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State Patrol warns drivers to change dangerous driving behaviors in advance of new hands-free law

May 08, 2019 06:46 PM

The Minnesota State Patrol is reminding drivers that changing potentially dangerous driving behaviors needs to be a top priority in advance of the state's new hands-free cellphone law taking effect on Aug. 1.

Under the new law, it will be illegal in Minnesota to hold your cell phone while behind the wheel. Phones must be in Bluetooth mode or activated by voice commands. Exceptions will be made to call 911 or to use GPS with one-touch navigation features.

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The state patrol and the Minnesota Department of Public Safety kicked off an education campaign with a Facebook Live Q&A Wednesday afternoon, taking questions about how the new law will work.

"If you are using the cell phone as a navigation instrument, you can use it that way," Minnesota Traffic Safety Director Mike Hanson said during the Facebook broadcast. "But the caution with the cell phone is it has to be operated in a hands-free or voice-activated mode."

RELATED: Walz signs bill requiring drivers to use hands-free devices

They stressed drivers cannot hold a phone or digital device in their hands for any reason, even while stopped at a stoplight. And they made clear the new law will be enforced beginning the first day.

"We don't want any Minnesotan to be surprised by the new law," said Col. Matt Langer, the State Patrol Chief. "So there will be enforcement starting Aug, 1. It could be a citation. It could a warning. That's exactly why we're working so hard from now through the summer to Aug. 1 and beyond to educate as much as we can."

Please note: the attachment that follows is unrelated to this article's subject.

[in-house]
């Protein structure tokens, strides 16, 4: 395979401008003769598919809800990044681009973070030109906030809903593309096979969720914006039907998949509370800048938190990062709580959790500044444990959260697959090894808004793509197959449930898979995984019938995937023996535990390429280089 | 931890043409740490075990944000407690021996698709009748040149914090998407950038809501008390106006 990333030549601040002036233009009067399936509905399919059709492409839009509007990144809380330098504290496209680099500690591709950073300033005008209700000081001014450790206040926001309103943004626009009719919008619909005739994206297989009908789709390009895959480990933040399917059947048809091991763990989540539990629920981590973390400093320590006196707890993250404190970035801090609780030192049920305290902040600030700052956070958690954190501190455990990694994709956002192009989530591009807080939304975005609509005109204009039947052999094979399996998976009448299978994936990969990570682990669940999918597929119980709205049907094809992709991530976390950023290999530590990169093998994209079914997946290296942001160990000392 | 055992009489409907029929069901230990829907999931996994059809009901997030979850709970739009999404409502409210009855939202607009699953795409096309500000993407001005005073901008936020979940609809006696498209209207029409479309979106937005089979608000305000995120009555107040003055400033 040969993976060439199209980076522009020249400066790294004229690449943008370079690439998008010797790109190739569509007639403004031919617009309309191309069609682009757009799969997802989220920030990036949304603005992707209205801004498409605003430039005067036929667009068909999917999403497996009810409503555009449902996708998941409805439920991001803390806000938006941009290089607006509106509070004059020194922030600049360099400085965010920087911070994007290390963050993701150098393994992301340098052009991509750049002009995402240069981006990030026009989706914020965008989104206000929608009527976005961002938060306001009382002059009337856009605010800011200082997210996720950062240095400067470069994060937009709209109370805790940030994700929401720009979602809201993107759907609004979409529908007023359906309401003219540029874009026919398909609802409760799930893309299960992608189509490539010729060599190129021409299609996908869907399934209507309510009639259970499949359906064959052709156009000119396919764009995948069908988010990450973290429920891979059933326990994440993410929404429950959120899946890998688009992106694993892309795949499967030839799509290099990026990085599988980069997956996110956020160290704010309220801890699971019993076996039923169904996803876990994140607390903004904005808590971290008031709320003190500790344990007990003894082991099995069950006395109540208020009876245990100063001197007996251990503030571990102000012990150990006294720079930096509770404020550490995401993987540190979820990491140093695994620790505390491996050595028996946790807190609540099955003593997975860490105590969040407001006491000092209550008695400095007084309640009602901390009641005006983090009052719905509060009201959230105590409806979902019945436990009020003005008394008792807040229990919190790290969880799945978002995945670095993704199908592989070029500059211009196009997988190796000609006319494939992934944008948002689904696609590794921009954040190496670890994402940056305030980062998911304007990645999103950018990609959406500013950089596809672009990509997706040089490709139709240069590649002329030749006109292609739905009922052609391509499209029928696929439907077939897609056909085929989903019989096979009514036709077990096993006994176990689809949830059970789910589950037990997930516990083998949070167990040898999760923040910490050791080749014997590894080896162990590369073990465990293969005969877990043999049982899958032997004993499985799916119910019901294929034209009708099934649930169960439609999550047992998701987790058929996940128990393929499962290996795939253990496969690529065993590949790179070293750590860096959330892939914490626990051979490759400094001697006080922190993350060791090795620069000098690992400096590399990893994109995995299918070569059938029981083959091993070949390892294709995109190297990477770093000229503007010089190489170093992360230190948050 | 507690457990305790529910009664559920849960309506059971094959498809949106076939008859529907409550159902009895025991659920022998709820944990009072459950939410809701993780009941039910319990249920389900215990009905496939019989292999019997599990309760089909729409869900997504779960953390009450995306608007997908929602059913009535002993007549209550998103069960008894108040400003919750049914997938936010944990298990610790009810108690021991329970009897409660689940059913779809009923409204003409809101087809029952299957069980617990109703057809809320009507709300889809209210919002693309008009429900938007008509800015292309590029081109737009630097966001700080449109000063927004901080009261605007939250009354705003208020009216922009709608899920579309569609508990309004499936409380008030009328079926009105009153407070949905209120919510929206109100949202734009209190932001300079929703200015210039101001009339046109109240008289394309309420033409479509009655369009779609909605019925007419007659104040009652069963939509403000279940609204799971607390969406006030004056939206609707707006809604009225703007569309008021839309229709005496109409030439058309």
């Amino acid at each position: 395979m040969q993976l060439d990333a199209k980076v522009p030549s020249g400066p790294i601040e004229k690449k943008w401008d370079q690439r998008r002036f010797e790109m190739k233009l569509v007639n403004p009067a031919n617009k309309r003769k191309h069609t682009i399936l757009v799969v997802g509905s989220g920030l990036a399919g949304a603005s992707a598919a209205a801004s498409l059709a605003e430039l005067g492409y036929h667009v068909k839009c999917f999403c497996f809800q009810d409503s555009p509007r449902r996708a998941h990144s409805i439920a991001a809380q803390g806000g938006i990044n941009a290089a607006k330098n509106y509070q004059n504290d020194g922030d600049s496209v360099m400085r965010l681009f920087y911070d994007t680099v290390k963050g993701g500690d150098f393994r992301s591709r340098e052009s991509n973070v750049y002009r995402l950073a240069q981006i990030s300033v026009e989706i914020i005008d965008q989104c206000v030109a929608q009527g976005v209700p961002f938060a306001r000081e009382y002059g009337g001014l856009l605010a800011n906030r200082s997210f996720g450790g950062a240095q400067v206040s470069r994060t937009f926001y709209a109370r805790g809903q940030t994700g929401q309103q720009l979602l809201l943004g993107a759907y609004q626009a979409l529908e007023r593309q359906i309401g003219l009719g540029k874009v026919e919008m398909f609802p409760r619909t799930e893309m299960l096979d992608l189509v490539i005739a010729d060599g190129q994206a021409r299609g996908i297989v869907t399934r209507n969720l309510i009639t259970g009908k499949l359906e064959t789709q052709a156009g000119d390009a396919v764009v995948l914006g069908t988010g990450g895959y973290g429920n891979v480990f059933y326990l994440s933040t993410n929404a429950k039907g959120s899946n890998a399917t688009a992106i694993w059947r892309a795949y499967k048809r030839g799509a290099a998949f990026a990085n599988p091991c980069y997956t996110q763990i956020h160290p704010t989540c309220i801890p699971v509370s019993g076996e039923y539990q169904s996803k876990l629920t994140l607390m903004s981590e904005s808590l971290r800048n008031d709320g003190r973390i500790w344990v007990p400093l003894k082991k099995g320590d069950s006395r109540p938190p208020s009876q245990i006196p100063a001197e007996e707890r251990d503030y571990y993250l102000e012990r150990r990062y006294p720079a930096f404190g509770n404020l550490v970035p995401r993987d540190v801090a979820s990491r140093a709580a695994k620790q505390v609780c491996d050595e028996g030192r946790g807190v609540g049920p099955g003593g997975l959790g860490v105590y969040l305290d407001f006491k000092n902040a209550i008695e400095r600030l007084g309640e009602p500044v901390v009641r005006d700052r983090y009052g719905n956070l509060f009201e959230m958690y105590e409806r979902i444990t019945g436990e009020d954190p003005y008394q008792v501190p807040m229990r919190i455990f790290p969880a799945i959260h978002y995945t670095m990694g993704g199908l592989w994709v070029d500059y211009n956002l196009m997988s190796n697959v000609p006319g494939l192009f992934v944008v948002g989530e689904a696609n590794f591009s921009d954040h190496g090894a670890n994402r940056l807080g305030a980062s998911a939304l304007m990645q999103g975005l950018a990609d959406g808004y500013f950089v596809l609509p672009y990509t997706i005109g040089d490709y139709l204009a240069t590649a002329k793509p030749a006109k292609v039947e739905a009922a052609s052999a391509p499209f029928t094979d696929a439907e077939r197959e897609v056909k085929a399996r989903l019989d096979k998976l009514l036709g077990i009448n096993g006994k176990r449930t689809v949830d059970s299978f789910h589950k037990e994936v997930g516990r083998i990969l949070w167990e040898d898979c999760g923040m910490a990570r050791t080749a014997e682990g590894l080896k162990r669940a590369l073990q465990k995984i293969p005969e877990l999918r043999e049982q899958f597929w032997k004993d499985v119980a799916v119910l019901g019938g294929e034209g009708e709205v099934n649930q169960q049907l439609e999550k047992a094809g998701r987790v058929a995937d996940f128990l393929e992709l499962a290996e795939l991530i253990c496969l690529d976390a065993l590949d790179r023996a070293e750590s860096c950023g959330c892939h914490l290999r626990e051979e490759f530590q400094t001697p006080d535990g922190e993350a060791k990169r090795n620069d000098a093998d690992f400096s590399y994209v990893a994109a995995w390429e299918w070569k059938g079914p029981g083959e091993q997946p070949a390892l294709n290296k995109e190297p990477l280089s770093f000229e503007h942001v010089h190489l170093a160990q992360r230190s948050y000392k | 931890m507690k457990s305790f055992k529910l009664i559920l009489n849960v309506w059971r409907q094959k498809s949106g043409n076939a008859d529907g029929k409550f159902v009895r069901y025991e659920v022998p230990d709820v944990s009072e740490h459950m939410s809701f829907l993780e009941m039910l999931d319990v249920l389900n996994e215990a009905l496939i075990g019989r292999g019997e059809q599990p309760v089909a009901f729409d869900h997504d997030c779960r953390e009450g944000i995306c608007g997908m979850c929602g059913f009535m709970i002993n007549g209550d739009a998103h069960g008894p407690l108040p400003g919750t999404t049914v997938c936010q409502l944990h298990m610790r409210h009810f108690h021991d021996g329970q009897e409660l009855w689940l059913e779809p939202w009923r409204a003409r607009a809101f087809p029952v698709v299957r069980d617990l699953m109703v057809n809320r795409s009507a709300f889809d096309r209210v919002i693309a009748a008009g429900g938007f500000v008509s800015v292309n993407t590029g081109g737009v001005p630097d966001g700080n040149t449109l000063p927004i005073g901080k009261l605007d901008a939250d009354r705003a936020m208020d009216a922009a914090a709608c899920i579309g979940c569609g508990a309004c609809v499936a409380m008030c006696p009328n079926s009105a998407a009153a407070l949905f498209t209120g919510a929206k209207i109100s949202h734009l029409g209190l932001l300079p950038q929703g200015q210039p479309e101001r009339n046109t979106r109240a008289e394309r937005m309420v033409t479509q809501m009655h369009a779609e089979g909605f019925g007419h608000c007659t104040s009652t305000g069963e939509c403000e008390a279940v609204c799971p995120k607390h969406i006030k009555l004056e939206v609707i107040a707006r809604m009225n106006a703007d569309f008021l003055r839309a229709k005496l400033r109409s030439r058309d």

A DPS release Wednesday stated officers, deputies and troopers already cited 1,927 motorists for texting and driving during a three-week distracted driving extra enforcement campaign that ran April 8-30.

That was up from the 1,576 who were cited during last year's two-week campaign.

The release also pointed out examples of drivers who were stopped - including a 32-year-old female in Blaine who was allegedly watching an episode of the television series "Parks and Recreation," a 21-year-old male in Duluth who was allegedly on Facebook sharing a photo of a shirt he had just purchased and an 18-year-old woman stopped on Highway 169 near St. Peter who is alleged to have been driving 96 mph while video chatting on FaceTime.

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